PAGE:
Superheavy Trophy

mausussr02-8a5b6ff864d9a3928af986f06ec44264The German superheavy Maus tank left a mark in the history of tank building. This was the heaviest tank in the world, developed as an assault tank, practically invincible to enemy fire. In many ways, its fate was the same as the fate of another giant, the French FCM 2C, which holds the title of the world’s largest tank to this day. Like the French heavyweight, the German tank never saw combat. In both cases, the tanks were blown up by their own crews. Another similarity was that the tanks became the subject of a careful study.

 

Small, But Fierce

panzerjager1s02-5c106248489f7004540de199447f4dbcOne of the distinguishing characteristics of German tank building in WWII was an aim to use up obsolete vehicles, including those which used to be the backbone of the German tank force. If a German tank became obsolete, that didn’t mean that it would be scrapped. Some tanks were sent to training units, other were modernized. Obsolete tanks, especially light ones, were often converted to SPGs or engineering vehicles. This was the fate that awaited the PzI, Germany’s first mass produced tank, which was already obsolete at the start of WWII.

 

Pz.Kpfw.I Ausf. F: Pocket Tiger

pz1f02-c6c820213c566fb51f61bb5918d7bb47Coming up with tank ratings is a hobby of many tank experts, as well as people who consider themselves as such. As a rule, the creators try to determine the best tank. While some kind of systematic approach was developed over the years, picking out the worst tanks is usually more complicated. Often, creators of lists of the worst tanks make their choices according to no set system and end up naming a number of tanks that didn’t earn such a shameful label.

 

Pz.Kpfw.I Ausf. C: Kniepkamp’s Latecomer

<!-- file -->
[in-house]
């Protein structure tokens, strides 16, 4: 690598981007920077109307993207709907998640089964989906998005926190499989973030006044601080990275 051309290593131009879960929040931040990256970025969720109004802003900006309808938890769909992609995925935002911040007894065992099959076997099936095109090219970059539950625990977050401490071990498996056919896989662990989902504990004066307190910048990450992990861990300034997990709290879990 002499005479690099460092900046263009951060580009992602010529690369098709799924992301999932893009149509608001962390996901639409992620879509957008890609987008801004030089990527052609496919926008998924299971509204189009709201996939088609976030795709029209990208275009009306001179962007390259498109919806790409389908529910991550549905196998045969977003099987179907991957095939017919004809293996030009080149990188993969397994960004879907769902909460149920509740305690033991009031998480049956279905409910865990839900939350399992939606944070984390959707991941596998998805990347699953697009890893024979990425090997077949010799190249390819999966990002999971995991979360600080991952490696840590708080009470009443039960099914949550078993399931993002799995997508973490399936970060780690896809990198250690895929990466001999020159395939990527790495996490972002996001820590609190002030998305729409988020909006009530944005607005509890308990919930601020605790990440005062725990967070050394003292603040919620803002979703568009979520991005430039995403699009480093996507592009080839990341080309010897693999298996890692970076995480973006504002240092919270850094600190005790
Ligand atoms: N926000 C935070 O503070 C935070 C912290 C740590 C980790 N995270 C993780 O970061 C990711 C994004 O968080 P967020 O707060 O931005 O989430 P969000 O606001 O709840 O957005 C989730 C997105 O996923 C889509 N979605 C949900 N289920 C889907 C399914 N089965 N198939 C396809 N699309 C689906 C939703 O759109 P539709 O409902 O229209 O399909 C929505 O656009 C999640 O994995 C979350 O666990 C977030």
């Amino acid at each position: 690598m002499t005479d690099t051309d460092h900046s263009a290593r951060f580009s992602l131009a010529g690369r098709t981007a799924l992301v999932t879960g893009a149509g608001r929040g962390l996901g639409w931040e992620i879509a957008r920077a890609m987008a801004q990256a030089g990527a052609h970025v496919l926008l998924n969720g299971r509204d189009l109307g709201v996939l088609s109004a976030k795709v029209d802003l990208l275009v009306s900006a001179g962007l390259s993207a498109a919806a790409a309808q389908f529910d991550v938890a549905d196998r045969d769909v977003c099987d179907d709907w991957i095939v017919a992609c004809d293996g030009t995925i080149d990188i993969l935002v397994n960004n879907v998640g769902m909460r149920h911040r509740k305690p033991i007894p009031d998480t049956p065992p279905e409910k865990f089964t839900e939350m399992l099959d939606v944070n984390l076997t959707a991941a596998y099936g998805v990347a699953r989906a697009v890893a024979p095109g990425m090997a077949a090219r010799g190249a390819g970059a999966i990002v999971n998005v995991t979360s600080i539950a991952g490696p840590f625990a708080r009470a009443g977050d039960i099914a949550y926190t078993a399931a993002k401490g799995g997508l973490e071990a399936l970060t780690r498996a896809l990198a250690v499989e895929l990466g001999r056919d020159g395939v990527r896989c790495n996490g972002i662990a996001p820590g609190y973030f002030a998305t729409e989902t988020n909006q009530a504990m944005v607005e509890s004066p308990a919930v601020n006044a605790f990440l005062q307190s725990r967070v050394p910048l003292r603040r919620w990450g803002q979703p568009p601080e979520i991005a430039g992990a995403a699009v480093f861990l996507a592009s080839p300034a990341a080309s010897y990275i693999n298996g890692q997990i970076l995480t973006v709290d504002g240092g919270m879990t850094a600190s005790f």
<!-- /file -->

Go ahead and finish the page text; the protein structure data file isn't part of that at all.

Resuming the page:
pz1cs05-2fddacc4461e71c02ae7fac489888663Putting the PzI Ausf. B into production was the correct decision, albeit a late one. The problem wasn’t only that the concept of a light tank with machineguns for armament was obsolete. The 6th Department of the Armament Directorate was disappointed in the chassis developed by Krupp’s engineers overall. Even though the power to weight ratio of the PzI grew from 11.1 to 17.2 hp/ton after modernization, there was no drastic improvement in mobility. 40 kph is not what was expected with such a boost.

 

Pz.Kpfw.I Ausf. B: All Grown Up

pzkpfw1b05-3df99b437de7812a0798c2d5ae5e7034The creation of the PzI light tank did not come easily for German tank building. The tank was redesigned several times while still in the development stage, starting out as a 3 ton tank with a 20 mm autocannon, and ending up as a 5 ton tank, where nothing larger than a pair of MG-13 machineguns could fit into the turret. Even though the PzI entered production and became a mass produced tank, easily numbering over 1000 units, the German tank forces were not completely satisfied with its characteristics even before production began. Modernization was only a matter of time. What results did it bring?